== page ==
“Google has a plan. Eventually it wants to get into your brain. “When you think about something and don’t really know much about it, you will automatically get information,” Google CEO Larry Page said in Steven Levy’s book, “In the Plex: How Google Thinks, Works and Shapes Our Lives.” “Eventually you’ll have an implant, where if you think about a fact, it will just tell you the answer.”
Dan Farber, on CNet.
Based on the prediction above, Google Glass is just one step in a larger plan for Google, delivering a wearable compute platform, to be followed by transplanted compute platforms in the future.
I’d imagine that every single existing OSS enforces data integrity in some way by checking the validity of data being entered and/or collected. Just like outside plant has no programmatic interface (refer to this blog), outside plant technicians (arguably) have no built-in error checking mechanisms.
Augmented Reality (AR) platforms like Google Glass, and in the future Google Brain, provide a possible mechanism for reducing errors in the network and the OSS.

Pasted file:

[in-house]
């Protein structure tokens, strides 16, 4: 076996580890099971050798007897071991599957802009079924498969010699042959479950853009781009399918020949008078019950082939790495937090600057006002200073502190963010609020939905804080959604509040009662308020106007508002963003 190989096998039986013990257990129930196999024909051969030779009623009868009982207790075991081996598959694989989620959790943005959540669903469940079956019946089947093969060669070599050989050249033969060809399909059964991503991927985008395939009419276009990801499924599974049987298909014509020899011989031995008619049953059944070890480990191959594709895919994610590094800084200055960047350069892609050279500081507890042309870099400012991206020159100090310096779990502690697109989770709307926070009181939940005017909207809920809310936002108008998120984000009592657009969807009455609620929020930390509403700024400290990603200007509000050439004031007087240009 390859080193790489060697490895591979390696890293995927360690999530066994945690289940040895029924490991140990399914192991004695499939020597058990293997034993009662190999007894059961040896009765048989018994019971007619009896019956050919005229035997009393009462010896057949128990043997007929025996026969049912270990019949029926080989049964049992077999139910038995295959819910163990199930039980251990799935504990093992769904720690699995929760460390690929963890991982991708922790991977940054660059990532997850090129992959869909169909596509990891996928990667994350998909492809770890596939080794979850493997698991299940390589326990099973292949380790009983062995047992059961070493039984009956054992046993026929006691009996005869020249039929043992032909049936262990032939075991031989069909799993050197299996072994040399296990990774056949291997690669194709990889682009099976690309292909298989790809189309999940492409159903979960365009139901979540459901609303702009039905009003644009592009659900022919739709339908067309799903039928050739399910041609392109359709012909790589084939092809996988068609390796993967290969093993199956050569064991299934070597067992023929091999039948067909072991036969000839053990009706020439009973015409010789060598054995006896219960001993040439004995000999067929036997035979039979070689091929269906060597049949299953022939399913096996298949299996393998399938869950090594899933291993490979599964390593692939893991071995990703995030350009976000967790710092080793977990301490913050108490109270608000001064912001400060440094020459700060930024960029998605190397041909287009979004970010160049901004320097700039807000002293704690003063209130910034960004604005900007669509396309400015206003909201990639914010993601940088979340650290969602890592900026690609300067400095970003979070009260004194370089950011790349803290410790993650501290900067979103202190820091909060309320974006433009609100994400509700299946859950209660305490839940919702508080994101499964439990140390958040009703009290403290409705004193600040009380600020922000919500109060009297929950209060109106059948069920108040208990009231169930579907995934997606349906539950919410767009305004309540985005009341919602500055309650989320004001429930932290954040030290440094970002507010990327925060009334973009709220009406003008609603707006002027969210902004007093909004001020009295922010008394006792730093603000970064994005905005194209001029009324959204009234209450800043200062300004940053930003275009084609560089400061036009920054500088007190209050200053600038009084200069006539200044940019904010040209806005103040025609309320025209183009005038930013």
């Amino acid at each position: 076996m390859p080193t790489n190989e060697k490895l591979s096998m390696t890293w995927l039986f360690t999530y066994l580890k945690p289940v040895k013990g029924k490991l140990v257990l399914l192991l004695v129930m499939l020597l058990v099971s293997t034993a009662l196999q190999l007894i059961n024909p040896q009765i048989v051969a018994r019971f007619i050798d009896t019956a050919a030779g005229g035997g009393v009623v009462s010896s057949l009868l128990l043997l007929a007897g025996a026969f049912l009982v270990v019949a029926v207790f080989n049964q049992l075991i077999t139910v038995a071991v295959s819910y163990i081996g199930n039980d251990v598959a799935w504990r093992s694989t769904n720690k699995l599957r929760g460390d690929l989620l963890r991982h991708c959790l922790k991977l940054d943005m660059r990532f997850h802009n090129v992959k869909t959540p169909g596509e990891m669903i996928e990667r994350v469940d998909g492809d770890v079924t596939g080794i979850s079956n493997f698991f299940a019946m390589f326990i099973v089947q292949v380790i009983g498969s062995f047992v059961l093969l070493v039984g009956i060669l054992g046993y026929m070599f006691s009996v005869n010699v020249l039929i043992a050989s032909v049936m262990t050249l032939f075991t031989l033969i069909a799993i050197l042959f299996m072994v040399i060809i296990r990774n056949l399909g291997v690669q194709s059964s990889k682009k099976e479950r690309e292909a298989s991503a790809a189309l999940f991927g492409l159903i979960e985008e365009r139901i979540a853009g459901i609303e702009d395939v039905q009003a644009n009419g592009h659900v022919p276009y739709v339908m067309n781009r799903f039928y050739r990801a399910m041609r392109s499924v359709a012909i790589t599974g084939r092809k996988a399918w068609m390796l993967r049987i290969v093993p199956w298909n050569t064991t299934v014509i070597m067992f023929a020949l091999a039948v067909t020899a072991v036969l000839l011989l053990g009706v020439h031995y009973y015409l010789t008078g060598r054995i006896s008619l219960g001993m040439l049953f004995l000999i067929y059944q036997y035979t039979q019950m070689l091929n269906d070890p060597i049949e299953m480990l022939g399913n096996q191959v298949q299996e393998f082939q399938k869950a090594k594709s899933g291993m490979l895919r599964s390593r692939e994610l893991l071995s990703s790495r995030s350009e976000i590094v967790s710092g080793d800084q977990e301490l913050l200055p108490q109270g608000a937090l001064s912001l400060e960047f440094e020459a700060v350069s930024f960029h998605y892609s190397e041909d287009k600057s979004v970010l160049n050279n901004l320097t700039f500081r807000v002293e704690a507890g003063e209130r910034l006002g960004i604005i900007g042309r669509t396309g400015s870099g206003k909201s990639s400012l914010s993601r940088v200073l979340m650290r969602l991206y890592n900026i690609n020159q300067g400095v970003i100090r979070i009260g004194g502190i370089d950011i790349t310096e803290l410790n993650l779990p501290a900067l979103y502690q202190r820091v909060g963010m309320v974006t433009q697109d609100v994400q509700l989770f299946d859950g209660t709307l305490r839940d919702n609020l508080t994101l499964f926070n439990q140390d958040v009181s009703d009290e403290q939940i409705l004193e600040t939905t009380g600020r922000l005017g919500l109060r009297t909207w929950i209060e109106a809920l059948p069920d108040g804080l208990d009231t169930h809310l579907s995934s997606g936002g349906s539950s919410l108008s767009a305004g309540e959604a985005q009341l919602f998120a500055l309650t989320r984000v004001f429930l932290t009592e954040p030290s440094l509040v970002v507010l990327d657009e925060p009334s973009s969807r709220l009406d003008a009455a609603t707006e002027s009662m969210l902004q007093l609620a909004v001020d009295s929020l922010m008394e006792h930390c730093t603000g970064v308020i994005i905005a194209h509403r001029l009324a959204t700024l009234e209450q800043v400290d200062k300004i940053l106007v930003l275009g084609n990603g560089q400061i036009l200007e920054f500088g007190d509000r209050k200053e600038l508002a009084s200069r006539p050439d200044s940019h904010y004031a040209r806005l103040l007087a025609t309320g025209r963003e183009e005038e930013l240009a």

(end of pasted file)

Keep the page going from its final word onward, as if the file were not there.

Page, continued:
Taking an example, a newly hired technician isn’t familiar with a particular type of equipment that she is installing. She could read the manual, but that’s a slow and tedious process. Instead, she’s receiving augmented views of her surroundings, showing each of the device activation steps along the way via Google Glass (or similar).
Another example might be to assist the network operation centre engineer to make an informed decision such as which event is the root cause in an alarm storm situation. The OSS is able to perform analysis of all the different permutations and provide supplementary data to decide a course of action.
Futuristic, yes. Distant future, unlikely.
No matter what the mechanism for augmenting reality, the user experience will only be as good as the data being provided. This is where the CSP’s knowledge base and knowledge capture processes will influence the success (or not) of augmented reality.
In my opinion, CSPs and OSS vendors alike should already be planning for knowledge capture and knowledge sharing in their next generation of products, having a strategy that will support or adapt to AR delivery mechanisms. And don’t forget to include future ubiquity of M2M sensors in your AR roadmap.